IN THIS ISSUE...
RESEARCH & LAND MANAGEMENT
- A Birds-Eye View of Carbon Flow
- Yale School of Forestry Partnership
- Red-cockaded Woodpecker nest discovered on Dixie Plantation
- Bobwhite Breeding Season Begins with High Optimism
- Land Trust Alliance Accreditation
- Grant Funds Received for Dixie House Restoration
- Linking Land Conservation and Historic Preservation in the Red Hills
- Area Landowners Honored at Red Hills Spring Dinner
Spring 2019 | Vol 12 | No 2
Linking Land Conservation and Historic Preservation in the Red Hills
By Jessica Coker, Tall Timbers Program Analyst
Tall Timbers hosted its biennial Red Hills Spring Dinner on April 4 at Dixie Plantation. In addition to celebrating land conservation in the Red Hills, the event also raised funds to help complete the Dixie House restoration and rehabilitation project.
Stephanie Meeks, former president and CEO of the National Trust for Historic Preservation, spoke to attendees about the interconnection between land conservation and historic preservation. Meeks’ prior 18-year career with The Nature Conservancy influenced her passion to unite land conservation and historic preservation. As storms threatened the warm spring evening, she recounted her family’s immigrant experience on the 19th century Kansas prairie, surviving winters in an underground dug-out. Their trials on that harsh, sublime landscape connected Meeks to other American stories with a sense of place oriented through both preservation and conservation.
Meeks explained that while the two fields are coming closer, there was once distance between them in the United States. She noted, “While we were the first country in the world to set aside lands for conservation, for five decades after the National Park System was created, we were also the only major western nation that had no national historic preservation policy.” Fortunately, conservation and preservation are merging, with “roughly two-thirds of our more than 400 national park units…created as historical parks, sites, monuments, or memorials,” according to Meeks. Watch as Stephanie Meeks discusses the importance of Dixie Plantation and the link between land conservation and historic preservation.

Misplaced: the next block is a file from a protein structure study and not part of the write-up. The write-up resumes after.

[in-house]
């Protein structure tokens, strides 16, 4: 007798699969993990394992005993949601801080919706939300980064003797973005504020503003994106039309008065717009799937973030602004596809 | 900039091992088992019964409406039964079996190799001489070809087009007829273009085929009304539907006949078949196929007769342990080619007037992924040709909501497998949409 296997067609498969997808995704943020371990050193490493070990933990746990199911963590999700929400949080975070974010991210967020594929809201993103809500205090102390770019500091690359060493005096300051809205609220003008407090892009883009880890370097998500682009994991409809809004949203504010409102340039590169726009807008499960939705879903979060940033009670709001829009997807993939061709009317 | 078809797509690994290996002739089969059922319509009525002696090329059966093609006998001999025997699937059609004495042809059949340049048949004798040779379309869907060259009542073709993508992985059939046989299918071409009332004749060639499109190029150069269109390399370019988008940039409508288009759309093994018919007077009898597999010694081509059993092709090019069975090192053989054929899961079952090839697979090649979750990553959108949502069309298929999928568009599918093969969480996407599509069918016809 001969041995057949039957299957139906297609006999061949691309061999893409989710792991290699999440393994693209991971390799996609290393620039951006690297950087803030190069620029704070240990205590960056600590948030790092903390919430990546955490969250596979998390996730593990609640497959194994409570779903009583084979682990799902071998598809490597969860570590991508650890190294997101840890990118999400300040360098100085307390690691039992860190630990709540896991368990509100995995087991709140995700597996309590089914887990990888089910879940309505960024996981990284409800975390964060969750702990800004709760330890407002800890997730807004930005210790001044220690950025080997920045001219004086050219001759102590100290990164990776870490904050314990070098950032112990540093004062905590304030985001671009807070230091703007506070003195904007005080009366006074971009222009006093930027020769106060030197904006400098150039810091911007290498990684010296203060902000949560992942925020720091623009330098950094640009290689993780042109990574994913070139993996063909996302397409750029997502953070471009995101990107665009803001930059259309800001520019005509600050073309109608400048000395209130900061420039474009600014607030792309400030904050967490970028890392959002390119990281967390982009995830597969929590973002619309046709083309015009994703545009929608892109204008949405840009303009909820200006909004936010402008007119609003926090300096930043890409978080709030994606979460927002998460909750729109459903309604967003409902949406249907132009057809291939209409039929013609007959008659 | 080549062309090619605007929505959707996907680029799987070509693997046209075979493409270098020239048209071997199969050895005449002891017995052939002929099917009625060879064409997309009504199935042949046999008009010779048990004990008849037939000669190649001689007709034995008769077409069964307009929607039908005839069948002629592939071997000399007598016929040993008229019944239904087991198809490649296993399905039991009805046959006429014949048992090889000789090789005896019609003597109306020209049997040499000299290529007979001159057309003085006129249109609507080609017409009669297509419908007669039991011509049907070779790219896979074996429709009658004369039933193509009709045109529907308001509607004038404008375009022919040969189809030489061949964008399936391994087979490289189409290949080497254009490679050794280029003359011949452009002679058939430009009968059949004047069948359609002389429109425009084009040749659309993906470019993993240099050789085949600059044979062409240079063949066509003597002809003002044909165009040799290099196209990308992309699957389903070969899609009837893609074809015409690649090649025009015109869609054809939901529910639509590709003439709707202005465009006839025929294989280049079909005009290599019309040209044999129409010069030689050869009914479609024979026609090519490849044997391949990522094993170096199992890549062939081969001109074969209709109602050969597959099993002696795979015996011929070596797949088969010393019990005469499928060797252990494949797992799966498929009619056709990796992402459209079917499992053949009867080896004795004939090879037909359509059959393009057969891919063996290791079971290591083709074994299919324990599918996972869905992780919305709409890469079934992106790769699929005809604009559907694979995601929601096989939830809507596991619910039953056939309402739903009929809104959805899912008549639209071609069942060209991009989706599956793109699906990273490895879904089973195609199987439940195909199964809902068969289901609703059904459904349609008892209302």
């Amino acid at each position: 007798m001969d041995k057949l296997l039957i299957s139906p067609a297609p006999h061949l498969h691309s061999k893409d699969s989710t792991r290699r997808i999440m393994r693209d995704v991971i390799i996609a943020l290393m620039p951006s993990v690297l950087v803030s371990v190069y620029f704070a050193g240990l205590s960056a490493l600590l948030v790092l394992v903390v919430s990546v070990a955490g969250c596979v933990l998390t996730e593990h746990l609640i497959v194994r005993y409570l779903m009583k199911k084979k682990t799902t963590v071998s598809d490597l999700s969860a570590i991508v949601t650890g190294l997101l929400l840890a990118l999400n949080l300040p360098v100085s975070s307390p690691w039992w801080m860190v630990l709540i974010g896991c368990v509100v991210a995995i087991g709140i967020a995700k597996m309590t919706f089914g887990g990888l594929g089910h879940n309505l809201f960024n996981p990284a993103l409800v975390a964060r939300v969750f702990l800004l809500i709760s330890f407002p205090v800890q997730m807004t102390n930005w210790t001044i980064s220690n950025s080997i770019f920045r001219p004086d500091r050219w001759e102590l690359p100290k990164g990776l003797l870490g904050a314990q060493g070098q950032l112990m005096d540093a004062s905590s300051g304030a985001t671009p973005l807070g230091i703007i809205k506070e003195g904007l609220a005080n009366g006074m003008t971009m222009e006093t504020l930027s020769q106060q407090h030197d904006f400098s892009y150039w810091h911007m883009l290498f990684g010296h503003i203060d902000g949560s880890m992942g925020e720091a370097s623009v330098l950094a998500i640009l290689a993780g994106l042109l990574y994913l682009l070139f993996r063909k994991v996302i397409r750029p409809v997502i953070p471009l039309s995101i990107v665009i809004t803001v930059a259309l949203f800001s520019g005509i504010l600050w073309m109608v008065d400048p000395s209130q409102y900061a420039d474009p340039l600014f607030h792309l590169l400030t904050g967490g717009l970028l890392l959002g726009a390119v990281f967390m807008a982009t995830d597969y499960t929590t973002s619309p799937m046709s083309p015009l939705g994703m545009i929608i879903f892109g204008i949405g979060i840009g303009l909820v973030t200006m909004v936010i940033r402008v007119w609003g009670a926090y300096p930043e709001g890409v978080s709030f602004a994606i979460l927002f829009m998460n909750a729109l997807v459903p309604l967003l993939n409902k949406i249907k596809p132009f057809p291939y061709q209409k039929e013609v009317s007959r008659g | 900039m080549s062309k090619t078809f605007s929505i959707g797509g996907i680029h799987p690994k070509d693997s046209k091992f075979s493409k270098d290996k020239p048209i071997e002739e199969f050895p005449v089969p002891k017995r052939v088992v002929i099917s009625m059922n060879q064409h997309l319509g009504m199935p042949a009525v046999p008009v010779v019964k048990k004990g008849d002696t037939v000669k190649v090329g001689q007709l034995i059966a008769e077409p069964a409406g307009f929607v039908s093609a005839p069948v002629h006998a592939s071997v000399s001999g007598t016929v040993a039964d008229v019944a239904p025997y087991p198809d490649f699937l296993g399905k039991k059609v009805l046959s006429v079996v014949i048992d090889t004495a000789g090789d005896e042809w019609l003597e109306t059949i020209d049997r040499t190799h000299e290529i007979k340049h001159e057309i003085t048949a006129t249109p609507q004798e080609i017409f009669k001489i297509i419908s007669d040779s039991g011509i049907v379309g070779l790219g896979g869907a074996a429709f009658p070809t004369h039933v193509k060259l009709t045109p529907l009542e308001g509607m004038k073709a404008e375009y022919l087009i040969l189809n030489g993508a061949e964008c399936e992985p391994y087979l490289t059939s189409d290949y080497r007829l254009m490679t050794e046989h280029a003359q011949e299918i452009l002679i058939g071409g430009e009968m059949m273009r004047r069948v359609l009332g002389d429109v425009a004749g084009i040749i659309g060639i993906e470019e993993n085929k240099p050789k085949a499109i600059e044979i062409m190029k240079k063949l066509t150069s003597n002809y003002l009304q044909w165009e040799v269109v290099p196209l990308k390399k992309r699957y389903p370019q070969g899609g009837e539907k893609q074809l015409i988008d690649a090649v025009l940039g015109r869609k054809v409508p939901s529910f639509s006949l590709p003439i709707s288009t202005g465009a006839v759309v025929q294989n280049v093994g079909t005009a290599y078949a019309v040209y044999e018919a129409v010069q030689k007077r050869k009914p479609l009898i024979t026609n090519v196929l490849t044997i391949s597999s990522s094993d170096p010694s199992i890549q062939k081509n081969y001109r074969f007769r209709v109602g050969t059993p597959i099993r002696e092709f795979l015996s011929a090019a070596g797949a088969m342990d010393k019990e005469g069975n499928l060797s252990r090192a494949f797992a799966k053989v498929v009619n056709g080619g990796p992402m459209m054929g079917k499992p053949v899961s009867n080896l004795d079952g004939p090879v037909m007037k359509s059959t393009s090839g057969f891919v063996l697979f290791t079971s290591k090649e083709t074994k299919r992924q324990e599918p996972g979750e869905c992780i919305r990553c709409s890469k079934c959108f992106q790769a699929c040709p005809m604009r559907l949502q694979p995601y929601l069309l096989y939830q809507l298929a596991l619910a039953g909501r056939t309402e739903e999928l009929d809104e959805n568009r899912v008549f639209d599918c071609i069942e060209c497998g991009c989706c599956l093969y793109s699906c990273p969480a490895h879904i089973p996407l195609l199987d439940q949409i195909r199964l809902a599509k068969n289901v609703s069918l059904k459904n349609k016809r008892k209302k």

Meeks’ involvement with both the National Trust and The Nature Conservancy shaped her insight into what remains to bridge land conservation and historic preservation. As the crowd of landowners, government officials, community leaders, and conservation and preservation professionals listened, she observed:
While preservationists and land conservationists often have distinct focuses, use different tools, and have their own unique cultures, I am more often struck today by the commonalities between our two movements. Both are built on a keen appreciation of the fragility of our heritage, be it natural or man-made, and a strong desire to preserve the unique and irreplaceable. Both movements are committed to sustainable solutions and focused on helping communities take action to preserve what matters to them. Both are full of people who recognize the power of a mutually beneficial partnership. The ingredients are there to come together as a cohesive movement, and it is even more fundamental to our mutual success going forward than ever before.
Meeks illustrated this need for unification with South Carolina’s Drayton Hall. The oldest preserved plantation house in the United States that is open to the public, Drayton also holds the nation’s oldest African-American cemetery still in use. In 2010, Drayton Hall faced threats of golf course development, which could have destroyed “the most significant undisturbed historic landscape in America.” The National Trust joined with local conservationists seeking to protect the Ashley River, a scenic and historic state river corridor. With this partnership, the two allies blocked the development.
As Meeks eloquently described, “the historic and cultural reasons for protecting natural landscapes are intertwined and…inseparable. The story of the land is the story of the American people, and vice versa.” So true is the narrative of the Red Hills. The unique landscape is dotted with historic tenant houses, community churches, and mansions that both landowners and the public cherish. The Red Hills’ cultural and natural heritage is being protected thanks to its inhabitants and organizations like Tall Timbers.
With thunder rolling in the background, Meeks praised Tall Timbers’ work at Dixie Plantation “to care equally about the historic resources that are integrated into the landscapes [land trusts] seek to protect.” Restoring the historic Dixie House will enable Tall Timbers to bring more scientists, government officials, and the general public to this working Red Hills landscape, spreading the critical message of linking land conservation and historic preservation. While Tall Timbers works to close the gap between protected lands in the Red Hills, its work also closes the gap between two seemingly disparate, but actually connected, disciplines.